Ford told its Asian concept Start shows design agenda



Ford Car Company showed the Ford Start, a concept car for Asia, for the first time in North America Wednesday at the Ward's Auto Interiors Conference in Dearborn.
J Mays, Ford’s group vice president of design and chief creative officer, said the Ford Start minicar illustrates Ford's design priorities.
While Ford Car Company has not decided whether it will produce the Start, Mays said it is true to the Ford brand, is different from other cars in the Asian market and is meaningful to the customer.
"What we did ... was creating a car with warmth and charm and a car that you can bond with," Mays said.
The Start's three-prong steering wheel and analog-styled gauges keep it true to the Ford brand, Mays said. The car's fuel-efficient, turbocharged 1.0-liter Eco Boost engine provides meaning and value to consumers looking for top fuel economy. Those attributes would help the Start connect with the fast-changing tastes of young Chinese consumers.
Ford debuted the Start at the Beijing Auto Show in April. Mays said Ford's overall design goal is to create cars that are, at a minimum, fun to drive.
"People purchase products because they are prepared to spend part of their life with it," Mays said. "It is an emotional relationship."
Ford's design direction is a change from the recent past, Mays said, when some of the automaker's cars were criticized for bland styling.
"Five years ago, we were a commodity," Mays said.
That changed, Mays said, with the global adoption of Ford's European design language called kinetic design for almost all of its vehicles. Kinetic design, characterized by flowing lines, makes a car look like it is moving even when standing still.
Some of those cars design cues are on the redesigned Ford Taurus. They are more prevalent on the Ford Fiesta r subcompact car that goes on sale this summer, a redesigned Ford Focus compact car slated for production this year, and even the Ford Explorer SUV that is to be revealed this summer.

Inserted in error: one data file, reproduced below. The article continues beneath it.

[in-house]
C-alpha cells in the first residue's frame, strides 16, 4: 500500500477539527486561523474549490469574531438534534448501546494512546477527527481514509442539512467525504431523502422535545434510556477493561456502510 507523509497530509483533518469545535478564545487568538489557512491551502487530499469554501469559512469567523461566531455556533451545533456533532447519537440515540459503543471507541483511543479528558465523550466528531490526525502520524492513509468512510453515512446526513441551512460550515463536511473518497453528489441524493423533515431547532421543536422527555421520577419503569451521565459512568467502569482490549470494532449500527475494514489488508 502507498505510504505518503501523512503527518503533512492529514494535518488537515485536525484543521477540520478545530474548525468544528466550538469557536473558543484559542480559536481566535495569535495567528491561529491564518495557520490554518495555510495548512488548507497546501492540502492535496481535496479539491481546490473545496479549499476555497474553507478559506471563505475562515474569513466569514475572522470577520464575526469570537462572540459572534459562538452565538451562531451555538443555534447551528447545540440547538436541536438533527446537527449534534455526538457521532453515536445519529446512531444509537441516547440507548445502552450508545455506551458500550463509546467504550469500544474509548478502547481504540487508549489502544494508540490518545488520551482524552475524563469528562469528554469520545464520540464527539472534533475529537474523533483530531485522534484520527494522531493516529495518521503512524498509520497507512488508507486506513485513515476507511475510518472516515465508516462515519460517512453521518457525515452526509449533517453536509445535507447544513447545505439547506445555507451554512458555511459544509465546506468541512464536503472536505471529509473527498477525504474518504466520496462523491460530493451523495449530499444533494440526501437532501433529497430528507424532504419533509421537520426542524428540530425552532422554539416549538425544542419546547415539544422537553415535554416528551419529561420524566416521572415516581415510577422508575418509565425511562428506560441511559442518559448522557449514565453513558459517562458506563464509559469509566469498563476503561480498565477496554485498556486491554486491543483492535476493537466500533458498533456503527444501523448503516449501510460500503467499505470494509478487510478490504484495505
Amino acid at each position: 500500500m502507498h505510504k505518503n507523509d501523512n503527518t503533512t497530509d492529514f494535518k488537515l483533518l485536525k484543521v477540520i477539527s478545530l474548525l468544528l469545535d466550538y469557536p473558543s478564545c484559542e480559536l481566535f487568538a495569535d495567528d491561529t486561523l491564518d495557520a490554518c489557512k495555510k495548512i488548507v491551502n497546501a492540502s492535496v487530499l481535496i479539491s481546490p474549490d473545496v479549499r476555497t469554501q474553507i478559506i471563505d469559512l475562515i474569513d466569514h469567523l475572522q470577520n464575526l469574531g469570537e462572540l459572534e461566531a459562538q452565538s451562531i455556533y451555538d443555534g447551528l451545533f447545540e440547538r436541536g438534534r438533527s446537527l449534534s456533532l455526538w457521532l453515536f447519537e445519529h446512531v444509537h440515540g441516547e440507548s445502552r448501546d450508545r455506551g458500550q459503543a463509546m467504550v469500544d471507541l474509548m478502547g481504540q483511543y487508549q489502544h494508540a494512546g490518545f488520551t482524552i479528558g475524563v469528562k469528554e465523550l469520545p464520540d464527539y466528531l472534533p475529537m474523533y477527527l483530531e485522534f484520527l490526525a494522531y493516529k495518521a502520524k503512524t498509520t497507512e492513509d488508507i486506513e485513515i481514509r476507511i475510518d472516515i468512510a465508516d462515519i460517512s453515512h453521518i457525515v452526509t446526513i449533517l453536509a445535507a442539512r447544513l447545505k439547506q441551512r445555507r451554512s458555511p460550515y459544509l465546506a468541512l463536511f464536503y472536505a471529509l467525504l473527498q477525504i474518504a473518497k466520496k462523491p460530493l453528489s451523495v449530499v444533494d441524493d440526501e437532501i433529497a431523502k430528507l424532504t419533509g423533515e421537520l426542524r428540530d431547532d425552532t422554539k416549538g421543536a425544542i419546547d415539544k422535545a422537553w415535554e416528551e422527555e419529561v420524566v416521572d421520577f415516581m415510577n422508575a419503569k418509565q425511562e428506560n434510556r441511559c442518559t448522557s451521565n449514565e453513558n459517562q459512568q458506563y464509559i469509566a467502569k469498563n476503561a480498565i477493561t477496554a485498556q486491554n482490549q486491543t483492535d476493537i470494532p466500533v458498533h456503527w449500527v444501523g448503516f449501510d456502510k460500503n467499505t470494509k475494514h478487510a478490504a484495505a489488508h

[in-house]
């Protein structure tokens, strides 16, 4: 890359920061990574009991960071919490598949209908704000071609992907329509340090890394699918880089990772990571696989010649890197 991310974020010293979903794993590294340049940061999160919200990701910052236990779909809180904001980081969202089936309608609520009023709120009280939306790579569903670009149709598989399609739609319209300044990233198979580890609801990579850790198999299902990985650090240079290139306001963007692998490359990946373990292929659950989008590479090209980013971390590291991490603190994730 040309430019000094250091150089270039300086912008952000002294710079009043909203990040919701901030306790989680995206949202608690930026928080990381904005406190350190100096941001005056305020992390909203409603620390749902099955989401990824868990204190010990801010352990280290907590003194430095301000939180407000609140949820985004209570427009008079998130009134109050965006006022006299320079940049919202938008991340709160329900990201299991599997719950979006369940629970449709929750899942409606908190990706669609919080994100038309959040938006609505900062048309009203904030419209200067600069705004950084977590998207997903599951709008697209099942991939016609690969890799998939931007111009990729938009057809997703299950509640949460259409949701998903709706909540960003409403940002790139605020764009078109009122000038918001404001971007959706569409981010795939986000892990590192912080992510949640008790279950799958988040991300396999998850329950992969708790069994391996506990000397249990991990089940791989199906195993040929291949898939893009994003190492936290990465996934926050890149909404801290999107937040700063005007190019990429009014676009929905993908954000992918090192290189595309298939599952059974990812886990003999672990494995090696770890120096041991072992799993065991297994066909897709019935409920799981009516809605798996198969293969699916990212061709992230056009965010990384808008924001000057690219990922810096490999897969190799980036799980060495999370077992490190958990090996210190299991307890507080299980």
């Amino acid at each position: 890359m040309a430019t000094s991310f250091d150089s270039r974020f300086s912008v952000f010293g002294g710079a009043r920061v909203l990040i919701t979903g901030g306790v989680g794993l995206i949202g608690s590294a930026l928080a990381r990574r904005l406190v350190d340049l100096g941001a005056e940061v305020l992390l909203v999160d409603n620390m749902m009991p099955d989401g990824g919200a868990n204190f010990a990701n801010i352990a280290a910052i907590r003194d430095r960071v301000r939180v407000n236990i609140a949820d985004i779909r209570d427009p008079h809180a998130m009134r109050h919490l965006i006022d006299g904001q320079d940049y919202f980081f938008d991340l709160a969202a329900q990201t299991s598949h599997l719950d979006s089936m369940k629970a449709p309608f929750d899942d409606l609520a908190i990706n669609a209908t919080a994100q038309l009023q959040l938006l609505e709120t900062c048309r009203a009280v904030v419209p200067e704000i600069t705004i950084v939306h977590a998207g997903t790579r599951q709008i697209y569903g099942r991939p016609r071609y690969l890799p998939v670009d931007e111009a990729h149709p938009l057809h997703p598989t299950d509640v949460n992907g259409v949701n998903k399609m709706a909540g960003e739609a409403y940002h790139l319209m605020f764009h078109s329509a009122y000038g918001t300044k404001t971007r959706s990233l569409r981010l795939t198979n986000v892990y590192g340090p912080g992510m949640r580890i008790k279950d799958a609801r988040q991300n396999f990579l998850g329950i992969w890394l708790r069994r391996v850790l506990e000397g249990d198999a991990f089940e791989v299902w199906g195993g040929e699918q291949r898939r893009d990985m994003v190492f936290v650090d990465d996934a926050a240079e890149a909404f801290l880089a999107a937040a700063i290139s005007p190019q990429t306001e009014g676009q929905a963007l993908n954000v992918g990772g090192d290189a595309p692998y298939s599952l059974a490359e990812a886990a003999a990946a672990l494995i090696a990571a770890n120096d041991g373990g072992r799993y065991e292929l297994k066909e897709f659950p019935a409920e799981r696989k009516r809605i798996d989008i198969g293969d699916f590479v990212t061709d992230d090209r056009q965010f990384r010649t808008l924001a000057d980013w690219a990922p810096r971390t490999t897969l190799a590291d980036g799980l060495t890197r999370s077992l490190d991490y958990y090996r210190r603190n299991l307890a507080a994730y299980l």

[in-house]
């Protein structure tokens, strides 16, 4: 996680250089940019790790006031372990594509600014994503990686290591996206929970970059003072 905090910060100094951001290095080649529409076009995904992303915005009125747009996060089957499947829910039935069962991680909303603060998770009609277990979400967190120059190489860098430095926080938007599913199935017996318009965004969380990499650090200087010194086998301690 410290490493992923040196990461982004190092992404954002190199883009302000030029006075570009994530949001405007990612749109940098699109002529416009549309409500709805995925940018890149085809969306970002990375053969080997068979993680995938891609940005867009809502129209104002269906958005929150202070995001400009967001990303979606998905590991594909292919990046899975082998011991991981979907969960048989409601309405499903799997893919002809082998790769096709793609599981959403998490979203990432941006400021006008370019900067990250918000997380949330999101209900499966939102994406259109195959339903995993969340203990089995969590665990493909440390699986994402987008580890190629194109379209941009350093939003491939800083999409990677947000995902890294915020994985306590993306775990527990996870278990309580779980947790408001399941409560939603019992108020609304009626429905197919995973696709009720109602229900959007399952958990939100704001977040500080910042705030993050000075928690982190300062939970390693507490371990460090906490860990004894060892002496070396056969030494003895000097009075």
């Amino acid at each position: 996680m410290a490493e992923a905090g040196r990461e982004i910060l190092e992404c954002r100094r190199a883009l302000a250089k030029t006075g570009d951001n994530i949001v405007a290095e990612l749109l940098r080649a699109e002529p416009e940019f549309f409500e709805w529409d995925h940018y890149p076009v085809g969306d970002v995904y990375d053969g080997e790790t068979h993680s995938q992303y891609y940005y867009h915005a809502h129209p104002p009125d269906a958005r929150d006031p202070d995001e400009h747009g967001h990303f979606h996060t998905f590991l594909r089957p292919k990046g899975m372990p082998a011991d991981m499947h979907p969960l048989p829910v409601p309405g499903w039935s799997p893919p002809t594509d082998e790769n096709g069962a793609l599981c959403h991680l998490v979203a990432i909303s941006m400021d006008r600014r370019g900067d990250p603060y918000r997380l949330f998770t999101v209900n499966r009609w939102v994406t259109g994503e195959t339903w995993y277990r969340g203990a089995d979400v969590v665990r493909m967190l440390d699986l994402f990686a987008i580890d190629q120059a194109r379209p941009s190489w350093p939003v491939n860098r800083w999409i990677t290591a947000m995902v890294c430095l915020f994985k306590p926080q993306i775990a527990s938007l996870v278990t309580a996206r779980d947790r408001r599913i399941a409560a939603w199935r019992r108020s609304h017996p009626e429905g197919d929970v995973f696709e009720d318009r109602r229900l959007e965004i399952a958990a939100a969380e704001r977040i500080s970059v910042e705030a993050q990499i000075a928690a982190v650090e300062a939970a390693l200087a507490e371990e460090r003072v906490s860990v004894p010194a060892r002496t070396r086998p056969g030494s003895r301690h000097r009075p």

"If you look at the design language on the new Explorer you will see a connection ...with kinetic design," Mays said.
Mays said he strives to design cars that people fall in love with for their looks, value and reliability.
"Love is really what you are looking for," Mays said.

BYD claims $40,000 E6 passes all U.S. safety tests



Nearly everyone has been skeptical of the claims put forth by BYD  electric car from day one. From outrageous range estimates, to production dates that simply couldn't be met and prices that seemed far too low to be reasonable, there's been reason to doubt the company for some time. So with a bit of reluctance, here's the latest announcement from BYD's public relations manager, Du Guozhong, in which the automaker claims the company's E6 electric vehicle has passed all U.S. safety tests including battery-related assessments. We don't have any validation that points to actual test results, so needless to say, take BYD's claim with a bit of caution and a shaker full of salt.

The company also threw out a few more tidbits of information, including claims that BYD would like to bring the E6 to the U.S. at a target price of around $40,000. BYD hopes to have the E6 ready for U.S. consumption before the end of the year, though this seems doubtful. Again.

Electric Nissan Leaf to be victim of heavy dealer price gouging?







Nissan Leaf set the price of its upcoming electric car Leaf at an almost unbelievable $25,280 after incentives. The announcement pretty much shocked in the automobile industry and Nissan has stuck to it. Questions poured in almost immediately asking how Nissan could possibly price the electric Leaf so low. Others wondered if Nissan would lose money on each Nissan Leaf sold and some were even eager to know how much the battery pack cost to produce.

Well, Nissan has answered those questions, but one still remains: How can dealers be prevented from price gouging customers to guarantee that the price of an electric Nissan Leaf won't skyrocket as soon as it hits the lot? To this, Nissan has no answer. The company told GM-Volt.com that it releases a manufacturer's suggested retail price but has no control over individual dealer pricing.

So here's our question to you. Would you willingly pay over sticker price to be one of the first to own a Nissan Leaf or will dealer gouging immediately drive you away? Also, how much more is the  Nissan Leaf's zero-emissions status worth to you? Let us know what you think by leaving a comment below